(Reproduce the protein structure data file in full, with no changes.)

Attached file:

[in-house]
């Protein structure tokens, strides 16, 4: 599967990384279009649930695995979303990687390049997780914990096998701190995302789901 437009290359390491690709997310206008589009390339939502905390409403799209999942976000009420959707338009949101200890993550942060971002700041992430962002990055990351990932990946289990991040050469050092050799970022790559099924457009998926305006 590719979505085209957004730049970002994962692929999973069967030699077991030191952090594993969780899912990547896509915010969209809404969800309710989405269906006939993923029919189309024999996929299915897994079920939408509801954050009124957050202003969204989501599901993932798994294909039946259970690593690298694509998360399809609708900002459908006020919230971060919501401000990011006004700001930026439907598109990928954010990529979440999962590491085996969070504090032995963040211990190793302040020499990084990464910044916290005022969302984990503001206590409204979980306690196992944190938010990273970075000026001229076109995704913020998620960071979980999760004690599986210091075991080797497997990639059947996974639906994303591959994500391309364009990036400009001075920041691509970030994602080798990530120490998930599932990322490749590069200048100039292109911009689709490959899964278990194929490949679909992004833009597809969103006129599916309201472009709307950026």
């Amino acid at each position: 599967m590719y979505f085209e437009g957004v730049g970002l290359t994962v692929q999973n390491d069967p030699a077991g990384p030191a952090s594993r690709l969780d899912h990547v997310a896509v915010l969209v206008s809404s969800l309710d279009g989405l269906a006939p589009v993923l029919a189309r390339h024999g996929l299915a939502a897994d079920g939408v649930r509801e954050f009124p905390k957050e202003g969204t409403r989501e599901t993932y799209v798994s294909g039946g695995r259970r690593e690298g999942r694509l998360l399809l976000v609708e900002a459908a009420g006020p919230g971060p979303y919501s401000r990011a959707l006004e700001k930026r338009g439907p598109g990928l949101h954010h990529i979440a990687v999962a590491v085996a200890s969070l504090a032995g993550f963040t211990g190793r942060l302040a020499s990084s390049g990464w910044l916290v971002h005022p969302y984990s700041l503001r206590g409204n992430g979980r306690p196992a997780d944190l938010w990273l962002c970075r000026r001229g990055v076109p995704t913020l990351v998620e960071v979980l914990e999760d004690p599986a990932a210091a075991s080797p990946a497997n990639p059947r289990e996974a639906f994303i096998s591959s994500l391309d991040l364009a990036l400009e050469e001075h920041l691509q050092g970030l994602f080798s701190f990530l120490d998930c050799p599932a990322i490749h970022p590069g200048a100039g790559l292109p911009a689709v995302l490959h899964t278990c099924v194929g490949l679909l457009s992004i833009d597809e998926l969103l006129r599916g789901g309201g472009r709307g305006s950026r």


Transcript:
[in-house]
């Protein structure tokens, strides 16, 4: 599967990384279009649930695995979303990687390049997780914990096998701190995302789901 437009290359390491690709997310206008589009390339939502905390409403799209999942976000009420959707338009949101200890993550942060971002700041992430962002990055990351990932990946289990991040050469050092050799970022790559099924457009998926305006 590719979505085209957004730049970002994962692929999973069967030699077991030191952090594993969780899912990547896509915010969209809404969800309710989405269906006939993923029919189309024999996929299915897994079920939408509801954050009124957050202003969204989501599901993932798994294909039946259970690593690298694509998360399809609708900002459908006020919230971060919501401000990011006004700001930026439907598109990928954010990529979440999962590491085996969070504090032995963040211990190793302040020499990084990464910044916290005022969302984990503001206590409204979980306690196992944190938010990273970075000026001229076109995704913020998620960071979980999760004690599986210091075991080797497997990639059947996974639906994303591959994500391309364009990036400009001075920041691509970030994602080798990530120490998930599932990322490749590069200048100039292109911009689709490959899964278990194929490949679909992004833009597809969103006129599916309201472009709307950026």
């Amino acid at each position: 599967m590719y979505f085209e437009g957004v730049g970002l290359t994962v692929q999973n390491d069967p030699a077991g990384p030191a952090s594993r690709l969780d899912h990547v997310a896509v915010l969209v206008s809404s969800l309710d279009g989405l269906a006939p589009v993923l029919a189309r390339h024999g996929l299915a939502a897994d079920g939408v649930r509801e954050f009124p905390k957050e202003g969204t409403r989501e599901t993932y799209v798994s294909g039946g695995r259970r690593e690298g999942r694509l998360l399809l976000v609708e900002a459908a009420g006020p919230g971060p979303y919501s401000r990011a959707l006004e700001k930026r338009g439907p598109g990928l949101h954010h990529i979440a990687v999962a590491v085996a200890s969070l504090a032995g993550f963040t211990g190793r942060l302040a020499s990084s390049g990464w910044l916290v971002h005022p969302y984990s700041l503001r206590g409204n992430g979980r306690p196992a997780d944190l938010w990273l962002c970075r000026r001229g990055v076109p995704t913020l990351v998620e960071v979980l914990e999760d004690p599986a990932a210091a075991s080797p990946a497997n990639p059947r289990e996974a639906f994303i096998s591959s994500l391309d991040l364009a990036l400009e050469e001075h920041l691509q050092g970030l994602f080798s701190f990530l120490d998930c050799p599932a990322i490749h970022p590069g200048a100039g790559l292109p911009a689709v995302l490959h899964t278990c099924v194929g490949l679909l457009s992004i833009d597809e998926l969103l006129r599916g789901g309201g472009r709307g305006s950026r």